Scientists Anticipated Alaska Quake, but When and Where Proved Elusive

Scientists Anticipated Alaska Quake, but When and Where Proved Elusive

An 8.2-magnitude earthquake struck off the southern coast of Alaska on Wednesday night — the largest in the U.S. in decades. It caused shaking and tsunami warnings, forcing communities to seek shelter.

Geoff Abers is chair of earth and atmospheric sciences at Cornell University and a geophysicist who uses the tools of earthquake seismology to understand the forces, material cycles, and deep structure of the Earth. Abers led a deployment of seismometers in 2018 and 2019 to study the fault zone where this earthquake occurred. He says scientists knew this region had a likelihood of a large earthquake in the coming decades, but did not know when or precisely where. Abers says:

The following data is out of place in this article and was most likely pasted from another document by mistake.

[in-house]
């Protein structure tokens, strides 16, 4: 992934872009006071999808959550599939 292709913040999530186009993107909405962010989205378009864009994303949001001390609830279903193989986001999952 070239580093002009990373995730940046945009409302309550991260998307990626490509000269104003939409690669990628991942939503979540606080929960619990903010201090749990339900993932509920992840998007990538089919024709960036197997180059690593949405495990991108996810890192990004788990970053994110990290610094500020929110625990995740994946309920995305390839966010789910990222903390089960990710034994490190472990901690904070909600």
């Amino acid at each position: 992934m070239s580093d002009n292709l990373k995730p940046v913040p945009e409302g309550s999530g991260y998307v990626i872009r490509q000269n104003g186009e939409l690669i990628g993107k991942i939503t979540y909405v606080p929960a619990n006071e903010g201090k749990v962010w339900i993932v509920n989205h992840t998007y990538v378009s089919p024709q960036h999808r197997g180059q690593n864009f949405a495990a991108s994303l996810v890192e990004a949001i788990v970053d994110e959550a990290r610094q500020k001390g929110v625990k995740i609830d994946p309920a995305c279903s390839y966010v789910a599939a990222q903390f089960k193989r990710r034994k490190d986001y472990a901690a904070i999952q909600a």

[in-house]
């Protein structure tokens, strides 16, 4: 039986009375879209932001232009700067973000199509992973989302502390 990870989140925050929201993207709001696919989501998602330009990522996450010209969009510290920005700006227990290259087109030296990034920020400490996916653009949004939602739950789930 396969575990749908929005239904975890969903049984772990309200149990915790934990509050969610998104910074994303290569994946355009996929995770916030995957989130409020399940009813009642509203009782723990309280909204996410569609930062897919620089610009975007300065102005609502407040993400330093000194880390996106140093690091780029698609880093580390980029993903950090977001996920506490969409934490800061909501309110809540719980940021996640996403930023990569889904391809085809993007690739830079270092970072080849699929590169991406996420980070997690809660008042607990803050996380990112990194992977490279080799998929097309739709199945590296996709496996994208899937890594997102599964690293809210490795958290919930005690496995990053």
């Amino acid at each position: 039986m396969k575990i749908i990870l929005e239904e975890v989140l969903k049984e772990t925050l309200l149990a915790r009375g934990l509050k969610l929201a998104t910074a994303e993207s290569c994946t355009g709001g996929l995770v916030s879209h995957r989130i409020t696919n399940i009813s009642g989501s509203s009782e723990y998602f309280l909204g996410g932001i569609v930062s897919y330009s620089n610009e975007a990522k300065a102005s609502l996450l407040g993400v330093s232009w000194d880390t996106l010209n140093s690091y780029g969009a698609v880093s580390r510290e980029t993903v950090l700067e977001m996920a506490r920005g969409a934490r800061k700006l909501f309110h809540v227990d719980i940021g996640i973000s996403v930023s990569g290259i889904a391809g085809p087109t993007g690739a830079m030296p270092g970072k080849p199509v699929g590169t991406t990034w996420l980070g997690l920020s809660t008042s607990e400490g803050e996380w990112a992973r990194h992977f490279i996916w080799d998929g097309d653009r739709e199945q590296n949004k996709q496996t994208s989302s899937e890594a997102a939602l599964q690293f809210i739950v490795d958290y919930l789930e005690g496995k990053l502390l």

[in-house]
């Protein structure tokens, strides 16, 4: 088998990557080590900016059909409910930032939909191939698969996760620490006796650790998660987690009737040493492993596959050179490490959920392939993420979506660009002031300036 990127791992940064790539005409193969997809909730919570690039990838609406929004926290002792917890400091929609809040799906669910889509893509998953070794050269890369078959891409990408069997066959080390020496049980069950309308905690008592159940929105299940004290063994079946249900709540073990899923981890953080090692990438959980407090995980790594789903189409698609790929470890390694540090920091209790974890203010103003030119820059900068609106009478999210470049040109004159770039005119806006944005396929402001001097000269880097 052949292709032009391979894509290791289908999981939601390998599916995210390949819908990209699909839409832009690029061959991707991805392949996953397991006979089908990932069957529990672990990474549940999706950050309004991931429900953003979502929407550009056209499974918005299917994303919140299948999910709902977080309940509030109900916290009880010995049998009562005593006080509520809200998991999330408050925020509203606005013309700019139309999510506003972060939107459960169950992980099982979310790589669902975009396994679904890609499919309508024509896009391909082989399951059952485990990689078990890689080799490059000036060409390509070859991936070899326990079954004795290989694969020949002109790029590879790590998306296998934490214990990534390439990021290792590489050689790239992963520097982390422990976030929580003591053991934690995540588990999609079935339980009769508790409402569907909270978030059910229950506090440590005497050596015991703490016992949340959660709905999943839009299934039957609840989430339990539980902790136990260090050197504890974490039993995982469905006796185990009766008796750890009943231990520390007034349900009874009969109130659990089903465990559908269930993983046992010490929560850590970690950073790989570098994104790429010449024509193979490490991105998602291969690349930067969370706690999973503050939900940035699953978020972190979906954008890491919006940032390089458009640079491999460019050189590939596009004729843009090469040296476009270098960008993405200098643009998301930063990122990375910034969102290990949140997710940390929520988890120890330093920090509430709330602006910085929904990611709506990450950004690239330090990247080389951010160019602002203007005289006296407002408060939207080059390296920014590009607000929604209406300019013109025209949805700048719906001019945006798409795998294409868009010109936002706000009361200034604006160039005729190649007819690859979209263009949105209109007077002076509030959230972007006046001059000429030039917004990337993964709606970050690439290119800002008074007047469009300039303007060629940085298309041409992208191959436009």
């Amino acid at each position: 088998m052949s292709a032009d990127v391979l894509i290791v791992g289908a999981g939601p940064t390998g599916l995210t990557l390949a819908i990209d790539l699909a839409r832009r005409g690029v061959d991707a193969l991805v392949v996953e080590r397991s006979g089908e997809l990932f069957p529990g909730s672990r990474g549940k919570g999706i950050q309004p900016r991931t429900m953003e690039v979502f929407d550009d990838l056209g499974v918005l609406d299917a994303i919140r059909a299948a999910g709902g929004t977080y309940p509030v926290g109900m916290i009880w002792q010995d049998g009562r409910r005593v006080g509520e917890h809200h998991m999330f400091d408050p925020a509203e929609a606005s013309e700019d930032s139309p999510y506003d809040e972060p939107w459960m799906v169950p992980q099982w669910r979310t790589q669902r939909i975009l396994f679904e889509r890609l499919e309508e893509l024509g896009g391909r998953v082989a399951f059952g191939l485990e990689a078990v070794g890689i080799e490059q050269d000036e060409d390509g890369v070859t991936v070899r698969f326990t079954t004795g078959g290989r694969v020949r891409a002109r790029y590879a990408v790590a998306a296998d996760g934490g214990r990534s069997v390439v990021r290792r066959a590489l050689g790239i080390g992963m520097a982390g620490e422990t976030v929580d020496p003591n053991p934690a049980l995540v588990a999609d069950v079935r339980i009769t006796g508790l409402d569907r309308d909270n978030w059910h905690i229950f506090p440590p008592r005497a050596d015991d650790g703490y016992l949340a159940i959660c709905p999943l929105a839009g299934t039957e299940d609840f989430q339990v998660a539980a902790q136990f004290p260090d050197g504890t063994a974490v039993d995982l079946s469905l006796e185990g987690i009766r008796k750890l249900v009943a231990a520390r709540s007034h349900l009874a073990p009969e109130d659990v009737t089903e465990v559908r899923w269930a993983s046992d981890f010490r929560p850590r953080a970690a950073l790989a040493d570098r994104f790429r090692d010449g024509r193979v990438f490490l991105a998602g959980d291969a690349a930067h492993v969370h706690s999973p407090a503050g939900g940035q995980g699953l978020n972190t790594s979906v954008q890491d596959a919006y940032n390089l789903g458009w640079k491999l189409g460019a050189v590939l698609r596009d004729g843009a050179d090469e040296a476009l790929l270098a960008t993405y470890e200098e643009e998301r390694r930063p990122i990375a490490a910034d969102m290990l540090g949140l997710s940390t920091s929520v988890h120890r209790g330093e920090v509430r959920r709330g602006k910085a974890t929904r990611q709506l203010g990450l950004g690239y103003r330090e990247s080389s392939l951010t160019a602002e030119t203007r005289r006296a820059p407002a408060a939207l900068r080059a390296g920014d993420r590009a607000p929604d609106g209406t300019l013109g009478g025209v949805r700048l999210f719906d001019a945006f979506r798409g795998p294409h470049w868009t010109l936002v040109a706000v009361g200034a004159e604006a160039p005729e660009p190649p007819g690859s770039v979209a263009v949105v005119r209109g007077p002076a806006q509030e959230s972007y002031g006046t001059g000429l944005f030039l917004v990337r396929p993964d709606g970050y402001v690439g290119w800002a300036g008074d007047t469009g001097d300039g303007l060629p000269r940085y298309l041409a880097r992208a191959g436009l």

“This earthquake is in the center of a region that a major Cornell-led field campaign studied in 2018 and 2019. The Alaska Amphibious Community Seismic Project deployed 75 sea-floor instruments and another 30 onshore for fifteen months — the first real offshore survey of the largest fault system in North America. We knew this region had a reasonable likelihood of a great earthquake in the next few decades, and the earthquake that just happened is quite consistent with expectation. Nevertheless, we did not know the timing or precise location of it, so the data will be looked at carefully for clues.

“A modest tsunami was recorded nearby, with a maximum height of about three feet at Sand Point, the closest community to the earthquake.

“Several groups of scientists, including some at Cornell, are evaluating the value of bringing instruments back to this logistically challenging region.”